data.addColumn('string', 'region');

        for (var r=0; r < rownum; r++) {
    			var longitude = predata.getValue(r, 0);
    			var latitude = predata.getValue(r, 1);      			
    			var magnitude = predata.getValue(r, 2);
    			var region = predata.getValue(r, 3);
          vals[0] = longitude;
          vals[1] = latitude;
          vals[2] = region+"<br /> Magnitude: "+magnitude;
    			data.addRow(vals);
  	    }
  	    
        map = new google.visualization.Map(document.getElementById('map_div'));
        map.draw(data, {showTip: true});
      }
      
    </script>
  </head>

  <body>
    <font face="arial">
      <center><h1>Earthquake Map</h1>
        <div id="map_div" style="width: 800px; height: 600px">
          <br/>
          <br/>
          <img src="http://data-gov.tw.rpi.edu/images/loading.gif" />
        </div>
        <br/>
        <br/>
      </center>
    </font>

  </body>

</html>


Header information

You only need to include two different Javascript files; the first is API key authentication. The second is the Javascript to actually accomplish building the map. To get your own API key, go here.

<script src="http://maps.google.com/maps?file=api&v=2&key=YOUR_KEY_HERE" type="text/javascript"></script>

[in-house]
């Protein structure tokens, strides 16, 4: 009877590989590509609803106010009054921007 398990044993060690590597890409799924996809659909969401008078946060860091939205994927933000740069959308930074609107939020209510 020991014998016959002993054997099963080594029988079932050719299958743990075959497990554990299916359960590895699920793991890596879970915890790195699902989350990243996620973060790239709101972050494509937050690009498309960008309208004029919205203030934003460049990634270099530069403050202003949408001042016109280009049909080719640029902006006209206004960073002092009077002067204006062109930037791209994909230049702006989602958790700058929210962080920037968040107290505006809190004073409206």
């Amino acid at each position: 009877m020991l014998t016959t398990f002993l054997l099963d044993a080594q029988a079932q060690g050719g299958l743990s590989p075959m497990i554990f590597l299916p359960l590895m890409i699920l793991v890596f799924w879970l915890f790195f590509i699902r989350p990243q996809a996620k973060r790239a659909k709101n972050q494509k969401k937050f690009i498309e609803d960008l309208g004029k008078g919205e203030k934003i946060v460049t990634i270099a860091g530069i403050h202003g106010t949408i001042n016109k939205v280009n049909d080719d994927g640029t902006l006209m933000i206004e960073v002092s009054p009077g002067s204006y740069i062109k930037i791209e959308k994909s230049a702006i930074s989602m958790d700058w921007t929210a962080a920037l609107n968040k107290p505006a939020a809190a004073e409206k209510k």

<script type="text/javascript" src="http://www.google.com/jsapi"></script>

Next, let's look at the actual javascript:

google.load('visualization', '1', {'packages': ['map']});//this loads the google visualization and specifies we want a map
google.setOnLoadCallback(drawVisualization);//when its done loading, show the map
var map;//initialize our map
var data;//initialize the cleaned data set from the raw data scrub

function drawVisualization() {
  var query = new google.visualization.Query(
'http://data-gov.tw.rpi.edu/sparql?query-option=uri&output=gvds&query-uri=' + 
encodeURIComponent("ONLINE_RESOURCE_TO_YOUR_SPARQL_QUERY")); //this is the query sent off to the sparql service
//you need to put up a copy of your sparql query 
//somewhere online with the extension.sparql. 
//For example, http://www.example.org/my.sparql 
//would be the file containing the query from above.